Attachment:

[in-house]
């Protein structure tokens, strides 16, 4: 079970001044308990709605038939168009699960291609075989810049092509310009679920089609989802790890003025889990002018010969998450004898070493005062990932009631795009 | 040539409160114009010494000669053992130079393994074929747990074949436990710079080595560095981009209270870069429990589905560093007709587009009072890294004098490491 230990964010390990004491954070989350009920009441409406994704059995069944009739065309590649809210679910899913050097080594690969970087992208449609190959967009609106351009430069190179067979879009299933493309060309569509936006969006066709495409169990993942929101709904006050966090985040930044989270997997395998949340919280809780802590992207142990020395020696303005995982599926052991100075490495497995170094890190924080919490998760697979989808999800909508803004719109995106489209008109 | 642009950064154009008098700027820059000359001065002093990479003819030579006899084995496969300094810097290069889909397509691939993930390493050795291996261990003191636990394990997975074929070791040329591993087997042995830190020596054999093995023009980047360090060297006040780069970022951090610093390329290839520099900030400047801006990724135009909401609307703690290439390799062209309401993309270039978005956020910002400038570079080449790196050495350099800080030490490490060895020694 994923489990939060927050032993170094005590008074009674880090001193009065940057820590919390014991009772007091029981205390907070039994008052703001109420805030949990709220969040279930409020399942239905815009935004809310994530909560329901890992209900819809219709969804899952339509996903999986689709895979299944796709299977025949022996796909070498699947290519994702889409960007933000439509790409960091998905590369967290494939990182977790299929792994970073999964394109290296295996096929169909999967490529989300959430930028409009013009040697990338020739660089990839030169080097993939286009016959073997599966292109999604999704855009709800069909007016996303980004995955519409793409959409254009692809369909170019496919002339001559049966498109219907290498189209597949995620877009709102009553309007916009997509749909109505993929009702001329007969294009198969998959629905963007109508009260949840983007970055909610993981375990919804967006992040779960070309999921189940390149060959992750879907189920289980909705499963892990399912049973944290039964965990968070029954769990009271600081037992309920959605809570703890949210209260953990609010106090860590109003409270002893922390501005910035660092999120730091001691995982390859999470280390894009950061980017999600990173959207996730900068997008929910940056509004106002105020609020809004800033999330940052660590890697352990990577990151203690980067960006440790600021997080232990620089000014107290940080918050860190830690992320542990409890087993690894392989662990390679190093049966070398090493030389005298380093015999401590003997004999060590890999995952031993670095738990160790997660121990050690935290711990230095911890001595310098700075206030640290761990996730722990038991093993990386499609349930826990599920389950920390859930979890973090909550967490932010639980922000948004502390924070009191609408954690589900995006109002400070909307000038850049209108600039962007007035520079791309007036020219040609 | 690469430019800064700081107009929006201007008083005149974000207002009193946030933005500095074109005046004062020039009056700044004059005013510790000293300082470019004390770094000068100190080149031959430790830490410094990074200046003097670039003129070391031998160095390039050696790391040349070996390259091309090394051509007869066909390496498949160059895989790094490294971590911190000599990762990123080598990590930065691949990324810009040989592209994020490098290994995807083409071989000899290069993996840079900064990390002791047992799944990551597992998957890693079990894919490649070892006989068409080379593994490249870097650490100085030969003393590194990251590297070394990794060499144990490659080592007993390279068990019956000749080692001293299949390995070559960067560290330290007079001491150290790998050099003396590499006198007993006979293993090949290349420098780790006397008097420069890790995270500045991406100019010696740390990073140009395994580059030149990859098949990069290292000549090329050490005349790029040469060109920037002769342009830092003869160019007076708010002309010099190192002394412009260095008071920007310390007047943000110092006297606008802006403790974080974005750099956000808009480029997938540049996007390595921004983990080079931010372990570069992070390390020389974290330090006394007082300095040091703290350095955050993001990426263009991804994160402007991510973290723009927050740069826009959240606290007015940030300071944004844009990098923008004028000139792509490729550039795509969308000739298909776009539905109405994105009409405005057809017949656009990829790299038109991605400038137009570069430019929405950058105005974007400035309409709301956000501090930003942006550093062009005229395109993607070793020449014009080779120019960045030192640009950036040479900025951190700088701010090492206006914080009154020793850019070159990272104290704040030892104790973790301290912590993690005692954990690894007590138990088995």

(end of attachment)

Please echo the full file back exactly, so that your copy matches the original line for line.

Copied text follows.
[in-house]
């Protein structure tokens, strides 16, 4: 079970001044308990709605038939168009699960291609075989810049092509310009679920089609989802790890003025889990002018010969998450004898070493005062990932009631795009 | 040539409160114009010494000669053992130079393994074929747990074949436990710079080595560095981009209270870069429990589905560093007709587009009072890294004098490491 230990964010390990004491954070989350009920009441409406994704059995069944009739065309590649809210679910899913050097080594690969970087992208449609190959967009609106351009430069190179067979879009299933493309060309569509936006969006066709495409169990993942929101709904006050966090985040930044989270997997395998949340919280809780802590992207142990020395020696303005995982599926052991100075490495497995170094890190924080919490998760697979989808999800909508803004719109995106489209008109 | 642009950064154009008098700027820059000359001065002093990479003819030579006899084995496969300094810097290069889909397509691939993930390493050795291996261990003191636990394990997975074929070791040329591993087997042995830190020596054999093995023009980047360090060297006040780069970022951090610093390329290839520099900030400047801006990724135009909401609307703690290439390799062209309401993309270039978005956020910002400038570079080449790196050495350099800080030490490490060895020694 994923489990939060927050032993170094005590008074009674880090001193009065940057820590919390014991009772007091029981205390907070039994008052703001109420805030949990709220969040279930409020399942239905815009935004809310994530909560329901890992209900819809219709969804899952339509996903999986689709895979299944796709299977025949022996796909070498699947290519994702889409960007933000439509790409960091998905590369967290494939990182977790299929792994970073999964394109290296295996096929169909999967490529989300959430930028409009013009040697990338020739660089990839030169080097993939286009016959073997599966292109999604999704855009709800069909007016996303980004995955519409793409959409254009692809369909170019496919002339001559049966498109219907290498189209597949995620877009709102009553309007916009997509749909109505993929009702001329007969294009198969998959629905963007109508009260949840983007970055909610993981375990919804967006992040779960070309999921189940390149060959992750879907189920289980909705499963892990399912049973944290039964965990968070029954769990009271600081037992309920959605809570703890949210209260953990609010106090860590109003409270002893922390501005910035660092999120730091001691995982390859999470280390894009950061980017999600990173959207996730900068997008929910940056509004106002105020609020809004800033999330940052660590890697352990990577990151203690980067960006440790600021997080232990620089000014107290940080918050860190830690992320542990409890087993690894392989662990390679190093049966070398090493030389005298380093015999401590003997004999060590890999995952031993670095738990160790997660121990050690935290711990230095911890001595310098700075206030640290761990996730722990038991093993990386499609349930826990599920389950920390859930979890973090909550967490932010639980922000948004502390924070009191609408954690589900995006109002400070909307000038850049209108600039962007007035520079791309007036020219040609 | 690469430019800064700081107009929006201007008083005149974000207002009193946030933005500095074109005046004062020039009056700044004059005013510790000293300082470019004390770094000068100190080149031959430790830490410094990074200046003097670039003129070391031998160095390039050696790391040349070996390259091309090394051509007869066909390496498949160059895989790094490294971590911190000599990762990123080598990590930065691949990324810009040989592209994020490098290994995807083409071989000899290069993996840079900064990390002791047992799944990551597992998957890693079990894919490649070892006989068409080379593994490249870097650490100085030969003393590194990251590297070394990794060499144990490659080592007993390279068990019956000749080692001293299949390995070559960067560290330290007079001491150290790998050099003396590499006198007993006979293993090949290349420098780790006397008097420069890790995270500045991406100019010696740390990073140009395994580059030149990859098949990069290292000549090329050490005349790029040469060109920037002769342009830092003869160019007076708010002309010099190192002394412009260095008071920007310390007047943000110092006297606008802006403790974080974005750099956000808009480029997938540049996007390595921004983990080079931010372990570069992070390390020389974290330090006394007082300095040091703290350095955050993001990426263009991804994160402007991510973290723009927050740069826009959240606290007015940030300071944004844009990098923008004028000139792509490729550039795509969308000739298909776009539905109405994105009409405005057809017949656009990829790299038109991605400038137009570069430019929405950058105005974007400035309409709301956000501090930003942006550093062009005229395109993607070793020449014009080779120019960045030192640009950036040479900025951190700088701010090492206006914080009154020793850019070159990272104290704040030892104790973790301290912590993690005692954990690894007590138990088995």